An Oregon zoo says it will retain possession of the country's newest baby elephant, a 300-pound female that hasn't yet been named, even though it won't own the animal.
A breeding contract gives ownership of the calf born Friday in Portland to a California for-profit elephant rental company, Have Trunk Will Travel. But the zoo said the elephant will live out her life within its walls.
"It was never in question for this calf," Oregon Zoo director Kim Smith said. "(She) was always going to live here."
The elephant is the second baby for Rose-Tu, a female that has spent her life in a zoo after being born into captivity, and Tusko, a male that is on long-term loan to the Oregon Zoo from Have Trunk Will Travel. A 2005 contract between the company and the zoo says the company takes ownership of the pair's second, fourth and sixth offspring after 30 days.
But Smith said Have Trunk Will Travel expressed no interest in taking the calf during negotiations with the zoo that started before the animal was born.
"Have Trunk Will Travel has no intention and has never had any intention of coming to take Rose-Tu's calf," company co-owner Kari Johnson said Tuesday in an email to The Associated Press. She added that her company "supports Oregon Zoo's vision for elephants and has great appreciation for the way they care for elephants."
Johnson added, "We could not be more excited about the birth of this new calf."
The Seattle Times on Monday night reported the details of the contract, the substance of which was mentioned in a 2011 story in The Oregonian.
Under the agreement, the zoo kept Rose-Tu's first calf, a male born in 2008 named Samudra. He pulled in record-breaking attendance in his first month on public view.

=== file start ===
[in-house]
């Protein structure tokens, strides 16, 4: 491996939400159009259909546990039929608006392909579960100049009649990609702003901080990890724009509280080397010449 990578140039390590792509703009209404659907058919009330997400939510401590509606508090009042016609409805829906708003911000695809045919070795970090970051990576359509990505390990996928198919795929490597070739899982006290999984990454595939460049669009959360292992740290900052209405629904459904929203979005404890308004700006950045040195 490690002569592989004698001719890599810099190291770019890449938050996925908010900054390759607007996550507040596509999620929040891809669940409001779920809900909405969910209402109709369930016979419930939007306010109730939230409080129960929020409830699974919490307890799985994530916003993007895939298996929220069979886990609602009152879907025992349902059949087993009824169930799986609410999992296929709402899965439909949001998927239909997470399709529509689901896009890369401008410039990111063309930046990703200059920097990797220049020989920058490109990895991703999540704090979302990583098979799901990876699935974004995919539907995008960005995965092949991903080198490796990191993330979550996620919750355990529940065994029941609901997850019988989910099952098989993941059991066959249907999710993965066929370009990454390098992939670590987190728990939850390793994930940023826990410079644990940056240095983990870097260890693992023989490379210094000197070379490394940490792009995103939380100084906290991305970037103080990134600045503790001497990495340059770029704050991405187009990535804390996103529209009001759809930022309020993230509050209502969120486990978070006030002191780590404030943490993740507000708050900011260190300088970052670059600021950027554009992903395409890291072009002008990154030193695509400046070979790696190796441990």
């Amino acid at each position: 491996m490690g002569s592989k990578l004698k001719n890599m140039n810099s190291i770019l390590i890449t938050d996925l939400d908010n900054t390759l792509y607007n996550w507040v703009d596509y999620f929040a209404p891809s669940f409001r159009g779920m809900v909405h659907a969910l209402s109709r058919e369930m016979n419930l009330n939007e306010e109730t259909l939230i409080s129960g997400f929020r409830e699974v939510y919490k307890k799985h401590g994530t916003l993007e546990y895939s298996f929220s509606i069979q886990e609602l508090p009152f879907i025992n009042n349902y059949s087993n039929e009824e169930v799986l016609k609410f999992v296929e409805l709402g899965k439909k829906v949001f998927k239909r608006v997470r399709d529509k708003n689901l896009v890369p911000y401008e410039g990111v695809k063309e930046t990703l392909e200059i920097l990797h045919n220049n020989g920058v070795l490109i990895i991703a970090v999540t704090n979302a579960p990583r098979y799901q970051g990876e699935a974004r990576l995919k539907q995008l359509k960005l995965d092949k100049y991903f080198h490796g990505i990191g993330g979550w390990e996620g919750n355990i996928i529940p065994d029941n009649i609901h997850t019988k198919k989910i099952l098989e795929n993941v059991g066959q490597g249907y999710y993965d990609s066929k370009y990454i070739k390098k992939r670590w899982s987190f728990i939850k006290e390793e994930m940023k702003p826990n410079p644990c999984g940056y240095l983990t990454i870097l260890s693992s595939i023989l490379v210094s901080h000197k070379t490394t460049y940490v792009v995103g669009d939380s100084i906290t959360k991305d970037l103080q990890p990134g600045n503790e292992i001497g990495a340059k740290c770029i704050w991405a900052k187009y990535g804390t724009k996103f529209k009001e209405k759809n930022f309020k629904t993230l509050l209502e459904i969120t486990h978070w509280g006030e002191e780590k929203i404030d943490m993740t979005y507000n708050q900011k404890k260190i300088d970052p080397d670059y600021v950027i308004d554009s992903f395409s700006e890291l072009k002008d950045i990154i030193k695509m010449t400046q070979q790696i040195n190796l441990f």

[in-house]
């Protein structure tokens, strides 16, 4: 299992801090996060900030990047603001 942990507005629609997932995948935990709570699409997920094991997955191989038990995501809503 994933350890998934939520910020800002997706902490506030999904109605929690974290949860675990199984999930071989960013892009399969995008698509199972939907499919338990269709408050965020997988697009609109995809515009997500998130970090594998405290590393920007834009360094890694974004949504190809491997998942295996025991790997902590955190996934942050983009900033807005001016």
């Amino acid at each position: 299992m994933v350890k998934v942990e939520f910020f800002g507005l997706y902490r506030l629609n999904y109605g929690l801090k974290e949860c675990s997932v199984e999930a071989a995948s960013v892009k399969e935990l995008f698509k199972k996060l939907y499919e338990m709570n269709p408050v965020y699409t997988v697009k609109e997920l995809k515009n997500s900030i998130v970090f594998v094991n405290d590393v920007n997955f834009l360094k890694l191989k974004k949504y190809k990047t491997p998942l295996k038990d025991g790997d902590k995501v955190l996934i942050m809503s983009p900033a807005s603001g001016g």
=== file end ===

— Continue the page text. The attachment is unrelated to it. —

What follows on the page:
But zoo ownership contracts differ from typical contracts that define ownership, Association of Zoos and Aquariums spokesman Steven Feldman said. While ownership agreements are in place, the parties involved usually defer to the organization that can best care for the animal.
Both the Oregon Zoo and Have Trunk Will Travel are association members.
"It is a rather remarkable and unique system that you don't find in other lines of work," Feldman said. "That's just how it works."
Feldman said most koalas in the U.S., for instance, are owned by the San Diego Zoo, which loans them out to other zoos or organizations with several stipulations, including that the koalas get fresh eucalyptus. It's part of their "Species Survival Plan," something drawn up by the Association of Zoos and Aquariums for 303 species.
Standards issued by the association range from the amount of shade and drinking water that should be made available to Asian elephants, to pad and nail trimming.
Five names for the calf were proposed by the zoo. The calf will be named in an online vote. Samudra and the new calf are the nation's first third-generation offspring born into captivity.
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